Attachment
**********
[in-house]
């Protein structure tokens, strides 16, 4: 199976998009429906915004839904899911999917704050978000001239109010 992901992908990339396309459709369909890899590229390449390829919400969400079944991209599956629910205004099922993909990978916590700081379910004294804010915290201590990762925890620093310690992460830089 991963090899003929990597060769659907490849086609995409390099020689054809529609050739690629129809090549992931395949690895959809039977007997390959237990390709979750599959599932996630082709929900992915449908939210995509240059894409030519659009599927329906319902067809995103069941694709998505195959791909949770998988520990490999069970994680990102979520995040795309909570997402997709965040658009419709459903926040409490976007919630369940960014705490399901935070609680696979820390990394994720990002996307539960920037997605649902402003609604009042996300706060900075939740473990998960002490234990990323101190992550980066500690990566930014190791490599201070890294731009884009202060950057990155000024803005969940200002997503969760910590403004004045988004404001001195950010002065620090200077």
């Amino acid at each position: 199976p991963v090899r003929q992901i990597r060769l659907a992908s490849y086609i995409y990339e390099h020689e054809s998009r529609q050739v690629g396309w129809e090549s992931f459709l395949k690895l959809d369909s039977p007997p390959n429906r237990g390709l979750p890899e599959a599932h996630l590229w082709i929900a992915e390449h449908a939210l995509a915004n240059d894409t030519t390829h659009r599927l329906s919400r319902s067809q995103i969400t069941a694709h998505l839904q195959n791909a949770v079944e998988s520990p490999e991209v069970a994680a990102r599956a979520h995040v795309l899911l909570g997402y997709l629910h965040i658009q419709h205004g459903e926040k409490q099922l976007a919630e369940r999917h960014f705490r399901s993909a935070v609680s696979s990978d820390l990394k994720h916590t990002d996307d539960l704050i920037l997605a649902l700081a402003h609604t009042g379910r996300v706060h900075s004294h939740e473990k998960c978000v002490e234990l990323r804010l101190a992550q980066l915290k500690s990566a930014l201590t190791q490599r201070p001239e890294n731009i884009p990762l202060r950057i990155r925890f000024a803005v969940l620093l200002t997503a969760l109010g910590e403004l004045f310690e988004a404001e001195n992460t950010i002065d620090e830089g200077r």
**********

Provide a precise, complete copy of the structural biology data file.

[in-house]
């Protein structure tokens, strides 16, 4: 199976998009429906915004839904899911999917704050978000001239109010 992901992908990339396309459709369909890899590229390449390829919400969400079944991209599956629910205004099922993909990978916590700081379910004294804010915290201590990762925890620093310690992460830089 991963090899003929990597060769659907490849086609995409390099020689054809529609050739690629129809090549992931395949690895959809039977007997390959237990390709979750599959599932996630082709929900992915449908939210995509240059894409030519659009599927329906319902067809995103069941694709998505195959791909949770998988520990490999069970994680990102979520995040795309909570997402997709965040658009419709459903926040409490976007919630369940960014705490399901935070609680696979820390990394994720990002996307539960920037997605649902402003609604009042996300706060900075939740473990998960002490234990990323101190992550980066500690990566930014190791490599201070890294731009884009202060950057990155000024803005969940200002997503969760910590403004004045988004404001001195950010002065620090200077």
């Amino acid at each position: 199976p991963v090899r003929q992901i990597r060769l659907a992908s490849y086609i995409y990339e390099h020689e054809s998009r529609q050739v690629g396309w129809e090549s992931f459709l395949k690895l959809d369909s039977p007997p390959n429906r237990g390709l979750p890899e599959a599932h996630l590229w082709i929900a992915e390449h449908a939210l995509a915004n240059d894409t030519t390829h659009r599927l329906s919400r319902s067809q995103i969400t069941a694709h998505l839904q195959n791909a949770v079944e998988s520990p490999e991209v069970a994680a990102r599956a979520h995040v795309l899911l909570g997402y997709l629910h965040i658009q419709h205004g459903e926040k409490q099922l976007a919630e369940r999917h960014f705490r399901s993909a935070v609680s696979s990978d820390l990394k994720h916590t990002d996307d539960l704050i920037l997605a649902l700081a402003h609604t009042g379910r996300v706060h900075s004294h939740e473990k998960c978000v002490e234990l990323r804010l101190a992550q980066l915290k500690s990566a930014l201590t190791q490599r201070p001239e890294n731009i884009p990762l202060r950057i990155r925890f000024a803005v969940l620093l200002t997503a969760l109010g910590e403004l004045f310690e988004a404001e001195n992460t950010i002065d620090e830089g200077r």